Dark version of multilingual eye examination chart

Beautiful multilingual eye examination chart of the early 1900s San Francisco

112 years ago, optometry was a growing profession. In diverse cities like San Francisco, however, the eye chart commonplace in western countries today could not suffice. Enter George Mayerle’s multilingual eye examination chart. George Mayerle’s Vision Test Chart (ca. 1907). Via Public Domain Review Public Domain Review writes: The chart was a culmination of his many years of practice and, according to Mayerle, its distinctive international angle served also to reflect the diversity and immigration which lay at the heart of the city in which he worked....

 · Laura Lis Scott

Rediscovering Notes app (and it scans, it scans!)

How do you take notes? I prefer to use my bullet journal. But what about when I don’t have it handy? When I’m just relaxing is when I might get a great idea. Or stumble across a fabulous resource. Or see a pithy quote I want to save for later. When relaxing, I’m usually reading a book, browsing around on my iPhone, doodling on my iPad, or watching a TV show or movie....

 · Laura Lis Scott

Six notebooks compared: Leuchtturm1917, Rhodia, Midori, MUJI, Northbooks and Moleskine [updated]

A while ago, I got interested in bullet journaling. Eager to get going on it quickly and discover how I would use this freeform style of journaling and personal planning, I initially went with the popular bujo favorite, the Leuchtturm1917. But I was immediately frustrated when I saw how much ghosting I had on the reverse sides of my pages. I needed to find the best bujo notebook. Bullet journaling, at least in my mind, demands a higher standard....

 · Laura Lis Scott
an old doorbell, with magnets on the left, and a big bell with striker on the right

Bother me less (or: I don't want your notification's nose under my attention tent)

The Apple Watch seems to be inspiring a lot of uninspired thinking. Things like all the news that fits on the wrist. I for one cannot imagine why I would spend hundreds of dollars so a device can annoy me with yet more notifications. I certainly don’t need to have my work/flow/conversation/meeting/meditation/relaxation interrupted with news about people I don’t know in places I’m not. That crap can wait until I’m ready to lean back and browse the headlines....

 · Laura Lis Scott

On ergonomic keyboards again

Following up on my review of three ergonomic keyboards last year, I pass along now Marco Arment’s review of the Matias Ergo Pro Keyboard, which he’s liking. From the features he describes, it sounds similar to the The Goldtouch Go!2 keyboard I’ve been using, but with some differences, including one that would drive me crazy. [T]he Ergo Pro’s two halves are physically separate and connected by a cable. This is a mixed bag: it provides flexibility, but it’s also frustrating to have no way to lock in your preferred setting, leaving you to figure it out again whenever it’s moved....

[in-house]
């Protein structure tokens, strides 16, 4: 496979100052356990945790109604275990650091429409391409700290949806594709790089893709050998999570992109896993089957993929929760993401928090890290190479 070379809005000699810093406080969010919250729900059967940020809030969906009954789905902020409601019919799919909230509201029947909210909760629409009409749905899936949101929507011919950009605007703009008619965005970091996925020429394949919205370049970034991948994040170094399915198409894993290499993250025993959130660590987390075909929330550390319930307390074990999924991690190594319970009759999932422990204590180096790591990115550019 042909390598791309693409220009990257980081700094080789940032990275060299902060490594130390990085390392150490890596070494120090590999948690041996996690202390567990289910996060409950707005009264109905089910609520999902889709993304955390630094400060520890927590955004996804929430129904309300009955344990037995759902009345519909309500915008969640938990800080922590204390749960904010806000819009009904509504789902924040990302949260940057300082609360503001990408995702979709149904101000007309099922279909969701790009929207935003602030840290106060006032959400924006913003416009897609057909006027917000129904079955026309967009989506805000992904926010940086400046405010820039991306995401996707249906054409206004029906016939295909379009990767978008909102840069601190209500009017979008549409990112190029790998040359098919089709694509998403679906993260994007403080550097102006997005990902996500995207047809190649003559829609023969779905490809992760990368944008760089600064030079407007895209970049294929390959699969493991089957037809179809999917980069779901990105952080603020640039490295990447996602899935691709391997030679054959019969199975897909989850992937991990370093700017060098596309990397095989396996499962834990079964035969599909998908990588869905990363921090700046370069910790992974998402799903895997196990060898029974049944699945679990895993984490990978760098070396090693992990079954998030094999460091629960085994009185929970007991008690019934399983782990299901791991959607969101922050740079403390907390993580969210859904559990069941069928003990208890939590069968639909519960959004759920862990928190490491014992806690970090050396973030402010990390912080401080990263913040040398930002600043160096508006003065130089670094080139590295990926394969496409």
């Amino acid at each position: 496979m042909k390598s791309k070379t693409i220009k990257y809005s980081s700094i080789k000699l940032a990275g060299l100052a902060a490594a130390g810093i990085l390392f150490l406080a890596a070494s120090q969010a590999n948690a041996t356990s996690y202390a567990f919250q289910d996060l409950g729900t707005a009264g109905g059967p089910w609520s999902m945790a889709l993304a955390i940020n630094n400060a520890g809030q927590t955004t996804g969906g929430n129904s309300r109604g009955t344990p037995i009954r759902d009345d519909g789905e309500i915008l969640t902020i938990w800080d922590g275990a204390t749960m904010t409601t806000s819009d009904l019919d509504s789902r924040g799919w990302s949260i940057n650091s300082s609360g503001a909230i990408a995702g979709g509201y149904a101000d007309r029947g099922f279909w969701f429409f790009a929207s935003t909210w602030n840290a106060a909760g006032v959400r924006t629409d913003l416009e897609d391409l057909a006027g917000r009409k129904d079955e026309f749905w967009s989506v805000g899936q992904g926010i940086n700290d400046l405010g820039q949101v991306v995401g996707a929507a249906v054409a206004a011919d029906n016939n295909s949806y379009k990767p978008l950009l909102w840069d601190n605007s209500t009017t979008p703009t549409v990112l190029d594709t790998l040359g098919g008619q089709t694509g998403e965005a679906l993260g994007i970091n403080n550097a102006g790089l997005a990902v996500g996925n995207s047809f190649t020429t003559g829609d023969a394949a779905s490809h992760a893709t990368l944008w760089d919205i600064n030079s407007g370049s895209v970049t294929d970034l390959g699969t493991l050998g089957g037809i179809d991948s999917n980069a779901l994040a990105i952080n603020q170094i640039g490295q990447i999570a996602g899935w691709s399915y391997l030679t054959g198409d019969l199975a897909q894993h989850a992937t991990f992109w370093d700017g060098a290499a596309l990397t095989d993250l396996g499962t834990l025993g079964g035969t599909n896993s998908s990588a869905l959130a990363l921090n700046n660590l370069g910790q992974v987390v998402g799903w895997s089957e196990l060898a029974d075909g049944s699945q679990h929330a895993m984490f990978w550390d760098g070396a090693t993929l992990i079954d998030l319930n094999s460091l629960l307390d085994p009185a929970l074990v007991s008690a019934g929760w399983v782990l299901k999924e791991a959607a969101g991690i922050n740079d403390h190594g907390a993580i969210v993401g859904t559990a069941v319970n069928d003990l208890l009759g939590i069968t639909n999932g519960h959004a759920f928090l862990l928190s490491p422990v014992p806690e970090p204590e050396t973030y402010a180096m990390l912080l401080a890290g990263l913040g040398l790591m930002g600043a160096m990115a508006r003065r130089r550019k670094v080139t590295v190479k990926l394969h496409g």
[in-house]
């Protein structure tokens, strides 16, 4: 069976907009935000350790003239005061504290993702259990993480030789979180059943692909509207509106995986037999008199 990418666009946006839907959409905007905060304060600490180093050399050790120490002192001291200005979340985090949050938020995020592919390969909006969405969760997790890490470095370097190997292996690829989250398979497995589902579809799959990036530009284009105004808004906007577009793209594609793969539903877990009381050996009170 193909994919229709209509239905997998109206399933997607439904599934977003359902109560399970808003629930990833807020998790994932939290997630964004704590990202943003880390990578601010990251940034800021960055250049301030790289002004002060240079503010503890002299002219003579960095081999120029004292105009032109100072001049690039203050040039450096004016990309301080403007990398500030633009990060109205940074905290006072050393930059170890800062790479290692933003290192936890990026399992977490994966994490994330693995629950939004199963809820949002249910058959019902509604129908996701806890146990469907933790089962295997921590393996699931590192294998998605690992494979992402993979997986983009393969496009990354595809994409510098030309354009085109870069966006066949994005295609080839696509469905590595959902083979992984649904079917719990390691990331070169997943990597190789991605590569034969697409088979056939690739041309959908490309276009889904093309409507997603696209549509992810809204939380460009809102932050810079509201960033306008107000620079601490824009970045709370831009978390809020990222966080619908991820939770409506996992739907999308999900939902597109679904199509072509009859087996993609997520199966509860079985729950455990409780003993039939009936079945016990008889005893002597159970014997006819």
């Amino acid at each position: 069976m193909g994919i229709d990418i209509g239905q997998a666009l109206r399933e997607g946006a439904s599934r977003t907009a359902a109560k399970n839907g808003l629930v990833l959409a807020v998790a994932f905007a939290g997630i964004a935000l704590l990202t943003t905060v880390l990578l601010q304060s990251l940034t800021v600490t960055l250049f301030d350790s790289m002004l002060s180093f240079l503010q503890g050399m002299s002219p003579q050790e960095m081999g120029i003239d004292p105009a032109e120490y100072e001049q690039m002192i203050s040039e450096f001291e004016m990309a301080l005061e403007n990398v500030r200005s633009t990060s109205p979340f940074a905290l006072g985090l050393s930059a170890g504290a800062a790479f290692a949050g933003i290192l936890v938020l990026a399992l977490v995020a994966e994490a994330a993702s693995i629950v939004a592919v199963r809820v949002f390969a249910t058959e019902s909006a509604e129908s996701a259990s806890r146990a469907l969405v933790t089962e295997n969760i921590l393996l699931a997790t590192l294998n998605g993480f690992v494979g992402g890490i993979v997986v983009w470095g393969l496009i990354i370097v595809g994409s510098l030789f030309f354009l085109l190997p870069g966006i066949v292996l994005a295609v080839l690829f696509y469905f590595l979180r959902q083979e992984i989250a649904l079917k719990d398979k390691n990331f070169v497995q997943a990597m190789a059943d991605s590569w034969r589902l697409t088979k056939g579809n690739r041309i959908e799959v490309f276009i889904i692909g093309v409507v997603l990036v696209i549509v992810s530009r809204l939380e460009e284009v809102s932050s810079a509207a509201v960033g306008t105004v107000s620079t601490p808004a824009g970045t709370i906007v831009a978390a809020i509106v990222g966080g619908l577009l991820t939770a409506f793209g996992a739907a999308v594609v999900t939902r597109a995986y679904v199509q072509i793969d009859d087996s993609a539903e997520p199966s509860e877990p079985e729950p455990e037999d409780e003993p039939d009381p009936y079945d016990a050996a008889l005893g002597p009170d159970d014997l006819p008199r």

· Laura Lis Scott

Digital: ephemeral

What happens to this blog when I die, when I no longer pay the monthly bill? What happens to my emails when my card no longer covers the autopay on the account?

 · Laura Lis Scott

Scrivener to Word

Note (26 Feb 2018): This post was written some years ago about Scrivener 2. It does not apply to Scrivener 3, which has happily addressed these gripes. This shouldn’t be so hard. I’ve reached the point where it’s time to compile my manuscript from Scrivener into Word format, in preparation for The Great Editing. Now, the Compile part is easy. (Well, I say “easy” in that it’s pretty complicated, but in a Scrivener way, and after you’ve been using Scrivener for a while, well, you eventually become something akin to a taxi driver in London; you eventually learn where those dead-ends and obscure addresses are....

 · Laura Lis Scott

The pain and suffering of Scrivener exports to Word

Note (26 Feb 2018): This post was written some years ago about Scrivener 2. It does not apply to Scrivener 3. As a writing tool, I love Scrivener. Unfortunately this comes with some hindrances: Scrivener is not a standard format, so you have to compile and export anything you do to to anything with it. Microsoft Word is a standard format in publishing—obviously people in publishing are a bunch of masochists—but Scrivener’s exports to Word are unstyled....

 · Laura Lis Scott

Second screen (because the first screen is inadequate)

It’s not that we need a second screen, it’s that we have an inadequate first screen. If we’re watching a great movie, we’re engrossed, swept away. We’re not even thinking about the phone in the pocket or purse. We’re not wondering what’s happening on Facebook or Pinterest. We’re not even thinking about that. That’s the point, isn’t it?

 · Laura Lis Scott
Desktop with laptop, keyboard, open notebook filled with printed pages, and an additional monitor

K is for Keyboard

Regular keyboards give me a pain — a pain in the wrist, specifically. It makes a huge difference when you’re typing a lot for emails, blog posts, proposals, articles … and novels. In the ’90s, I used an ergonomic Microsoft keyboard, but by today’s standards, it was a mushy experience. I couldn’t just adapt that old thing. I needed to find a modern solution. So I tried three different ergonomic keyboards....

 · Laura Lis Scott